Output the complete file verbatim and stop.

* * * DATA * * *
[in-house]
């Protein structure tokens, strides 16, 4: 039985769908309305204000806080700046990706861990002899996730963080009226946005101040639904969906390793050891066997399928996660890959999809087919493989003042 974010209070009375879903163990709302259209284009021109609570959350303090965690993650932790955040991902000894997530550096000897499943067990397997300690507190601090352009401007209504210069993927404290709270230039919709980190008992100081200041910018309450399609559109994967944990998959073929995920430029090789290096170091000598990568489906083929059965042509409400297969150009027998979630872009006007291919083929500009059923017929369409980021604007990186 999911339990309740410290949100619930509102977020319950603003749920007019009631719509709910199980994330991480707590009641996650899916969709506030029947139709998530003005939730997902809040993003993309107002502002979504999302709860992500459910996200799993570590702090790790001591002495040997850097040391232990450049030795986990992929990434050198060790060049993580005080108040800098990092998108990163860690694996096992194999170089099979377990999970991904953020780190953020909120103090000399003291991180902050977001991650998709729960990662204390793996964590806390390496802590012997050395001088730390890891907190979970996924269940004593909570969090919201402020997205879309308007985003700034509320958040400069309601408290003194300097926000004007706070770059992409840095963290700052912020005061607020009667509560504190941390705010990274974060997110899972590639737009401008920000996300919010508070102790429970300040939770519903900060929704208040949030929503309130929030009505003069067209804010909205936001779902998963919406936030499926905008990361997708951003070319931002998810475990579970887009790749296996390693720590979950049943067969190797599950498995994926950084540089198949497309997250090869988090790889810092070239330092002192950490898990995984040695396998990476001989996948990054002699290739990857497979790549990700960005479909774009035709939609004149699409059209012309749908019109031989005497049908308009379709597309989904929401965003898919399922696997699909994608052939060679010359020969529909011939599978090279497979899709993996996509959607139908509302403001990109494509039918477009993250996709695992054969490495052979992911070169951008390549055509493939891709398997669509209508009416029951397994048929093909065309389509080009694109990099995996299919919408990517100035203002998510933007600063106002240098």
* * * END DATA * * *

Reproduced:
[in-house]
């Protein structure tokens, strides 16, 4: 039985769908309305204000806080700046990706861990002899996730963080009226946005101040639904969906390793050891066997399928996660890959999809087919493989003042 974010209070009375879903163990709302259209284009021109609570959350303090965690993650932790955040991902000894997530550096000897499943067990397997300690507190601090352009401007209504210069993927404290709270230039919709980190008992100081200041910018309450399609559109994967944990998959073929995920430029090789290096170091000598990568489906083929059965042509409400297969150009027998979630872009006007291919083929500009059923017929369409980021604007990186 999911339990309740410290949100619930509102977020319950603003749920007019009631719509709910199980994330991480707590009641996650899916969709506030029947139709998530003005939730997902809040993003993309107002502002979504999302709860992500459910996200799993570590702090790790001591002495040997850097040391232990450049030795986990992929990434050198060790060049993580005080108040800098990092998108990163860690694996096992194999170089099979377990999970991904953020780190953020909120103090000399003291991180902050977001991650998709729960990662204390793996964590806390390496802590012997050395001088730390890891907190979970996924269940004593909570969090919201402020997205879309308007985003700034509320958040400069309601408290003194300097926000004007706070770059992409840095963290700052912020005061607020009667509560504190941390705010990274974060997110899972590639737009401008920000996300919010508070102790429970300040939770519903900060929704208040949030929503309130929030009505003069067209804010909205936001779902998963919406936030499926905008990361997708951003070319931002998810475990579970887009790749296996390693720590979950049943067969190797599950498995994926950084540089198949497309997250090869988090790889810092070239330092002192950490898990995984040695396998990476001989996948990054002699290739990857497979790549990700960005479909774009035709939609004149699409059209012309749908019109031989005497049908308009379709597309989904929401965003898919399922696997699909994608052939060679010359020969529909011939599978090279497979899709993996996509959607139908509302403001990109494509039918477009993250996709695992054969490495052979992911070169951008390549055509493939891709398997669509209508009416029951397994048929093909065309389509080009694109990099995996299919919408990517100035203002998510933007600063106002240098």